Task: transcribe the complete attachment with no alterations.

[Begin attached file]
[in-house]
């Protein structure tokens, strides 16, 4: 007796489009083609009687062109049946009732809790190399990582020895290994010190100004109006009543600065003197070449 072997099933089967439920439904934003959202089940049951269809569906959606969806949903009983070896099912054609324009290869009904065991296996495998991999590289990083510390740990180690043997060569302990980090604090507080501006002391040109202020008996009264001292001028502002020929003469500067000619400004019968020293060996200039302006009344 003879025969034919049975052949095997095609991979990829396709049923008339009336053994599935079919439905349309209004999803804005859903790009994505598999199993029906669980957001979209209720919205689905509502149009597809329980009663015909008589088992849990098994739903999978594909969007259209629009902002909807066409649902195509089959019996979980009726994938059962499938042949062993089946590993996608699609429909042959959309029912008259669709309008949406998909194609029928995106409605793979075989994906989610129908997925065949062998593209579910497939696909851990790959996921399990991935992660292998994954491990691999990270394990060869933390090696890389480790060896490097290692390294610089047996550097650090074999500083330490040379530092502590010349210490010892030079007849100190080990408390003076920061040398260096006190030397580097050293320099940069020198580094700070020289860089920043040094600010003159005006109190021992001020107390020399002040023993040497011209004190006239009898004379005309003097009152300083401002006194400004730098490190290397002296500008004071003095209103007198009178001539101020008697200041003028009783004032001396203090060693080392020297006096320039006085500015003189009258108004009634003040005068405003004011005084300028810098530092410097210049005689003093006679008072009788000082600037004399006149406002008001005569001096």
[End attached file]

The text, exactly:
[in-house]
């Protein structure tokens, strides 16, 4: 007796489009083609009687062109049946009732809790190399990582020895290994010190100004109006009543600065003197070449 072997099933089967439920439904934003959202089940049951269809569906959606969806949903009983070896099912054609324009290869009904065991296996495998991999590289990083510390740990180690043997060569302990980090604090507080501006002391040109202020008996009264001292001028502002020929003469500067000619400004019968020293060996200039302006009344 003879025969034919049975052949095997095609991979990829396709049923008339009336053994599935079919439905349309209004999803804005859903790009994505598999199993029906669980957001979209209720919205689905509502149009597809329980009663015909008589088992849990098994739903999978594909969007259209629009902002909807066409649902195509089959019996979980009726994938059962499938042949062993089946590993996608699609429909042959959309029912008259669709309008949406998909194609029928995106409605793979075989994906989610129908997925065949062998593209579910497939696909851990790959996921399990991935992660292998994954491990691999990270394990060869933390090696890389480790060896490097290692390294610089047996550097650090074999500083330490040379530092502590010349210490010892030079007849100190080990408390003076920061040398260096006190030397580097050293320099940069020198580094700070020289860089920043040094600010003159005006109190021992001020107390020399002040023993040497011209004190006239009898004379005309003097009152300083401002006194400004730098490190290397002296500008004071003095209103007198009178001539101020008697200041003028009783004032001396203090060693080392020297006096320039006085500015003189009258108004009634003040005068405003004011005084300028810098530092410097210049005689003093006679008072009788000082600037004399006149406002008001005569001096």